In response, Beijing reiterated its earlier stance by saying that "We hope relevant countries can respect China’s claim, position and rights and interests, and respect and support efforts made by countries in the region to solve disputes through bilateral negotiations." Admiral Joshi’s comments are however in line with the Indian Maritime Doctrine which outlines the importance of protecting the nation’s economic interests - "India is also investing in hydrocarbon assets worldwide, which would have to be maintained by sea and use the sea lanes for repatriation to India. Security of energy thus has a strong maritime component, which will remain of prime national concern."¹

Along with economic investments India also maintains an interest in the Freedom of Navigation through the SCS. It has become important for India to be present in those waters to safeguard its stakes. Vietnam continues to be an attractive investment destination for Indian companies with a total Indian investment of US$ 750 million.2 Furthermore, New Delhi seeks to enhance its cooperation with the Southeast Asian nations both politically and economically.

OVL’s presence in the South China Sea is a commercial venture. The company’s extension in block 128 despite the lack of production suggests to an optimism to gain future economic opportunities. The SCS is a resource rich area and India’s commitment to be present in the area brings in the hope for further economic cooperation with the littoral states. India may have a geopolitical interest in the area but it is again driven by an economic need. India must make its presence felt and pursue its engagements in the area. This in turn will involve a continued effort to cooperate and collaborate with the Southeast Asian nations.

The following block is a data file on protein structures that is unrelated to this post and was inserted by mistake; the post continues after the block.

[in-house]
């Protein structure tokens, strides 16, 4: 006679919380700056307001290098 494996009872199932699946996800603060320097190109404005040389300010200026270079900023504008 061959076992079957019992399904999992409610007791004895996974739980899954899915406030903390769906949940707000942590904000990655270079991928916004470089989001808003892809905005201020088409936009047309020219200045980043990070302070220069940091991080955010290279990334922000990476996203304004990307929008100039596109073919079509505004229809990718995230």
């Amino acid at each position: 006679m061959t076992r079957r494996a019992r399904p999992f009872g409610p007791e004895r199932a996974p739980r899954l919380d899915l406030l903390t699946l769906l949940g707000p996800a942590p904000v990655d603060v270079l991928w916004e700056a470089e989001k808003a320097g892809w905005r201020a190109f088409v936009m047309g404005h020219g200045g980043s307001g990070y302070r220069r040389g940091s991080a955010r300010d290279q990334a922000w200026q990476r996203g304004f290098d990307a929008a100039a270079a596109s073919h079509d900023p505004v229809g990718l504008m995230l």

1 .  Indian Navy, Indian Maritime Doctrine (Integrated Headquarters, Ministry of Defence (Navy), 2009.

2 .  Ministry of External Affairs, Annual Report, 2011-2012.

(Darshana M. Baruah is an Editorial Associate, South China Sea Monitor)

Courtesy : South China Sea Monitor

The views expressed above belong to the author(s). ORF research and analyses now available on Telegram! Click here to access our curated content — blogs, longforms and interviews.